Most Children Who Die Of COVID-19 Are Minorities, CDC Report Shows A new report from the Centers for Disease Control and Prevention finds the vast majority of children dying from COVID-19 are children of color.
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Most Children Who Die Of COVID-19 Are Minorities, CDC Report Shows

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Most Children Who Die Of COVID-19 Are Minorities, CDC Report Shows

Most Children Who Die Of COVID-19 Are Minorities, CDC Report Shows

Most Children Who Die Of COVID-19 Are Minorities, CDC Report Shows

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  • <iframe src="https://www.npr.org/player/embed/913693764/913693765" width="100%" height="290" frameborder="0" scrolling="no" title="NPR embedded audio player">
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A new report from the Centers for Disease Control and Prevention finds the vast majority of children dying from COVID-19 are children of color.

SACHA PFEIFFER, HOST:

The majority of children dying from COVID-19 are children of color. That's according to a new report from the Centers for Disease Control and Prevention that reveals dramatic disparities in the illness among children. NPR's Patti Neighmond reports.

PATTI NEIGHMOND, BYLINE: Researchers found more than 390,000 cases and 121 deaths among young people under 21 years old between February and July of this year. Seventy-eight percent of the children who died were Black, Hispanic or Native American. Pediatric infectious disease specialist Tina Tan with the Robert H. Lurie Children's Hospital of Chicago.

TINA TAN: This really is something that we've known since children have started to get fairly sick with COVID.

NEIGHMOND: And while most children have mild symptoms, some don't. Tan says the staggering disparity between ethnic minorities and whites reflects disproportionate medical conditions that puts both adults and children of color at greater risk of complications from coronavirus - things like asthma, obesity and heart conditions. Three-quarters of the children who died had underlying conditions. Most were between 10 and 20 years old. The report also points to social disparities that puts communities of color at greater risk.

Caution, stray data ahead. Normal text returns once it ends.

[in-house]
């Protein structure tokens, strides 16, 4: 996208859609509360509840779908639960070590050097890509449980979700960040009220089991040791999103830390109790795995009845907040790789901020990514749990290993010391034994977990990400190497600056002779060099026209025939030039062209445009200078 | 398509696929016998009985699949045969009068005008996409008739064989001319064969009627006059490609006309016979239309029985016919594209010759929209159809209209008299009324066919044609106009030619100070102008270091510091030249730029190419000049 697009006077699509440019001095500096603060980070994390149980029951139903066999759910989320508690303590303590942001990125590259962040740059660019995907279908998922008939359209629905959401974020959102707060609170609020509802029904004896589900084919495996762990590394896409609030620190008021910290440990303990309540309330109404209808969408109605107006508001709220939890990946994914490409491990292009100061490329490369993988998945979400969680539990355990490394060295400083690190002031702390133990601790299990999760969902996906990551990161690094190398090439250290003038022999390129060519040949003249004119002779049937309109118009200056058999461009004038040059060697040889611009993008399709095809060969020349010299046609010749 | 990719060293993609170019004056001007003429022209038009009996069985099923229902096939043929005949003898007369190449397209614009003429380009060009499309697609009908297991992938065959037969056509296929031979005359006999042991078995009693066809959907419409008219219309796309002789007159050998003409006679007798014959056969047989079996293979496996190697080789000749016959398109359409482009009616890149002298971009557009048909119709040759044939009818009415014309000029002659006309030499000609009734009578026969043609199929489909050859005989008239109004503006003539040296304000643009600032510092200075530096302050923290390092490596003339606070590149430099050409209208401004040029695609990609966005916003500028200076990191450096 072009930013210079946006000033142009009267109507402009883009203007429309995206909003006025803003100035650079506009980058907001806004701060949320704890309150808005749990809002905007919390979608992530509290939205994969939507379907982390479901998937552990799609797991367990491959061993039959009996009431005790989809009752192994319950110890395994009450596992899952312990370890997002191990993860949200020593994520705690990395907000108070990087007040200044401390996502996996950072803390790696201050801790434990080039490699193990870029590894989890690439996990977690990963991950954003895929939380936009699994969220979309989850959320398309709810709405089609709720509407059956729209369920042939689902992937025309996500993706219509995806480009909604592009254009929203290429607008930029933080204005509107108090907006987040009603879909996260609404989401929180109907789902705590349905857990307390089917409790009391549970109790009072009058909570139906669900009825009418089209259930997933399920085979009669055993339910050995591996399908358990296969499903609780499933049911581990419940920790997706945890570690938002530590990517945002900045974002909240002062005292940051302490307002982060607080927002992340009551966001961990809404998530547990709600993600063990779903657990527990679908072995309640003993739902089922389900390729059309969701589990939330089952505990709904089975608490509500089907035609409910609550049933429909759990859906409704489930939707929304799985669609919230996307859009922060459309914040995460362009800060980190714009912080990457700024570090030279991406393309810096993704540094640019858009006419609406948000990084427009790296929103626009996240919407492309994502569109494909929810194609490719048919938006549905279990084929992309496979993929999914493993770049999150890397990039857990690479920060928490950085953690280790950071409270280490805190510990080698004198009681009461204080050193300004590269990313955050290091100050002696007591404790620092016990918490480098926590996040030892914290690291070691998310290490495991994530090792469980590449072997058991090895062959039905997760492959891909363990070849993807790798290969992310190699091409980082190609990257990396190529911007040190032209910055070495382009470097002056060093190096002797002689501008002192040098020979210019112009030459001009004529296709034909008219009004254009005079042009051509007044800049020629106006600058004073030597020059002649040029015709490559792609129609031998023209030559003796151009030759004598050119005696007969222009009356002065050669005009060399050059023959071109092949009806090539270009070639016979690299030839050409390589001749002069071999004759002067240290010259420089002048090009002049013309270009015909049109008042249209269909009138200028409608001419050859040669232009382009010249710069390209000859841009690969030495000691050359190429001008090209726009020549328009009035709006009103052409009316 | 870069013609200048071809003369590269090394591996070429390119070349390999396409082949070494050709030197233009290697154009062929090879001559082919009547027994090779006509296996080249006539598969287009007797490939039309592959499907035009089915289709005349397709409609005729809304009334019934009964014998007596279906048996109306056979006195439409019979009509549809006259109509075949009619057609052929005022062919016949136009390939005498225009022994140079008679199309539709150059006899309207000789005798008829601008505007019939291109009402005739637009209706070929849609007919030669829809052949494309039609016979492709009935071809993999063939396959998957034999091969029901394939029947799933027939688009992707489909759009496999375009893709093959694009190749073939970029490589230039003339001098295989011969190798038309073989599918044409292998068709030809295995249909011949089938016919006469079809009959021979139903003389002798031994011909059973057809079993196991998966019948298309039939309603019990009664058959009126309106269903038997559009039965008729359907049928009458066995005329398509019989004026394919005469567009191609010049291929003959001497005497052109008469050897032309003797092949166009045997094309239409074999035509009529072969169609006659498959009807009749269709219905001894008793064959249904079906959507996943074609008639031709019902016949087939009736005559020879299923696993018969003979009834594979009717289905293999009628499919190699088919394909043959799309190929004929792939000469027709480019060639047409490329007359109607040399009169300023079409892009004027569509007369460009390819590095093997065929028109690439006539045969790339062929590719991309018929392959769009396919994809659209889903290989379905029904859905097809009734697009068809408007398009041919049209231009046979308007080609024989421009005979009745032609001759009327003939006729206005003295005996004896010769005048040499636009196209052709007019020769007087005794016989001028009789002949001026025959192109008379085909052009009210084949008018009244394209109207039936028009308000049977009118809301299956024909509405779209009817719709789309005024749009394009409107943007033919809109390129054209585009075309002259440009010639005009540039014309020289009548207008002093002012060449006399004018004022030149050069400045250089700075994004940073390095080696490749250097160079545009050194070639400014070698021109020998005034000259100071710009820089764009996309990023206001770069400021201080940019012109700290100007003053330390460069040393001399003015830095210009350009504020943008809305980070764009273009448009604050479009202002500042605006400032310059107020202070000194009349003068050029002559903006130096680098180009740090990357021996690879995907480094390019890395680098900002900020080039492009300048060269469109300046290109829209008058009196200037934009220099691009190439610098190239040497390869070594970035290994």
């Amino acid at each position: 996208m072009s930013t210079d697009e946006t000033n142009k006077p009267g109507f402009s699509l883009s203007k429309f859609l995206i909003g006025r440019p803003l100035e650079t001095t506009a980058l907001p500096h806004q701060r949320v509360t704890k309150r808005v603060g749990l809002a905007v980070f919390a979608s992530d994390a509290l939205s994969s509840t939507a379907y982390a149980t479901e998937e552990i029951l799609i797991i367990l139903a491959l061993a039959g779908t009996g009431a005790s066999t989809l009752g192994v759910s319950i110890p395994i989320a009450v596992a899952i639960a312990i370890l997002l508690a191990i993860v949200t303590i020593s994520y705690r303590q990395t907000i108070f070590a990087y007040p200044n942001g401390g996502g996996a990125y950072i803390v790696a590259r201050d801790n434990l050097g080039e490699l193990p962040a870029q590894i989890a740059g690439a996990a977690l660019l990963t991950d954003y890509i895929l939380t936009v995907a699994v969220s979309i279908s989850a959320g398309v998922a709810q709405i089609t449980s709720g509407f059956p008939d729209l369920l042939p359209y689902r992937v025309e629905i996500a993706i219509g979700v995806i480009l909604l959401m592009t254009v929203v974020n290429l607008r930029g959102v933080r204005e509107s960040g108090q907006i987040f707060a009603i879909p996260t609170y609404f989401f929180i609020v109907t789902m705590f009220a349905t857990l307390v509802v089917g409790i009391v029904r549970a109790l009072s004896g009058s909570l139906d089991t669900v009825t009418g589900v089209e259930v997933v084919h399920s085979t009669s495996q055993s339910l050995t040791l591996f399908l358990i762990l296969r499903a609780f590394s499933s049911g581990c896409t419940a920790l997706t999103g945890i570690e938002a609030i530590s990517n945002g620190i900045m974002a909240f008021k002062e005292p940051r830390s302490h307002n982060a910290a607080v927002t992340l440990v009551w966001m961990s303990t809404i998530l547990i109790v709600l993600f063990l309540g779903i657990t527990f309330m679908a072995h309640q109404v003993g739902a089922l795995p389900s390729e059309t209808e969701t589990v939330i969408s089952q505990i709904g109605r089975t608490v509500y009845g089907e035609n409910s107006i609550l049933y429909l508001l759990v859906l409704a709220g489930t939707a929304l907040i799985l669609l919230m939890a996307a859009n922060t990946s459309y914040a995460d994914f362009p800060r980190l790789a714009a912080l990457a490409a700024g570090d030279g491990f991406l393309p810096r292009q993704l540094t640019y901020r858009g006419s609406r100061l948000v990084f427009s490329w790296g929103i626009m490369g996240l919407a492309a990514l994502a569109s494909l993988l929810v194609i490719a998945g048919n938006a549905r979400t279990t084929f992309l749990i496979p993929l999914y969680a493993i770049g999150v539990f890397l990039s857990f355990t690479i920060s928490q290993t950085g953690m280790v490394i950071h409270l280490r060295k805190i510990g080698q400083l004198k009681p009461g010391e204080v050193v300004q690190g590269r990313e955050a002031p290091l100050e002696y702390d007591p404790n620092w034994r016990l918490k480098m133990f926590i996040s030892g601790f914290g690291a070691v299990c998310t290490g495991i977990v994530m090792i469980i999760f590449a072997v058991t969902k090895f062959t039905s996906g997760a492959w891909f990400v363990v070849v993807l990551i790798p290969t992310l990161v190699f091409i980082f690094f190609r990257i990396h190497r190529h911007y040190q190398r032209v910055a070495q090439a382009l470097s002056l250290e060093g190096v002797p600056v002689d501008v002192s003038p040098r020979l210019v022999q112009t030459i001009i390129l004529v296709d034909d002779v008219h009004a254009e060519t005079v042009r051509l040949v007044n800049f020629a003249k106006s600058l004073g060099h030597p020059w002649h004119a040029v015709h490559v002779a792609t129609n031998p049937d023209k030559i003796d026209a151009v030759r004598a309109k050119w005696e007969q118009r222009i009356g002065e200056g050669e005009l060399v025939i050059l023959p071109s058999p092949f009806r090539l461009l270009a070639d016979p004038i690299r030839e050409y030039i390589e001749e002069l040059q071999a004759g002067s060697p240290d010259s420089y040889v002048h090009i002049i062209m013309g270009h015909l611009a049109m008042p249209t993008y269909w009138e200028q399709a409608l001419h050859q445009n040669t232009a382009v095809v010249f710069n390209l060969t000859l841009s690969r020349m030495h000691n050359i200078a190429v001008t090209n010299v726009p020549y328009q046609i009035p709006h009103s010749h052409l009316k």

TAN: Households that are very crowded. Parents are generally essential workers that usually have to take public transportation to work, so they are exposed more frequently to COVID than other individuals.

NEIGHMOND: And access to health care can be difficult, all adding up to greater vulnerability for children of color.

TAN: It's just really important that this is on people's radar.

NEIGHMOND: Parents shouldn't panic, says Tan, but they should be vigilant with their children about wearing masks, physical distancing and lots of hand-washing, especially if their child is attending in-person school. Infectious disease specialist Preeti Malani with the University of Michigan says the big takeaway from the study is this.

PREETI MALANI: If your child is sick and you don't feel like they're doing well - is to not wait and to make sure that they are seen.

NEIGHMOND: By a doctor or at the hospital.

MALANI: A child, especially with something like this, which is a respiratory infection, could go from having something that's very mild to becoming quite ill quickly.

NEIGHMOND: CDC officials say children and teens exposed to COVID-19 should be closely monitored for complications, even though symptoms associated with the infection are more mild in children, compared with adults.

Patti Neighmond, NPR News.

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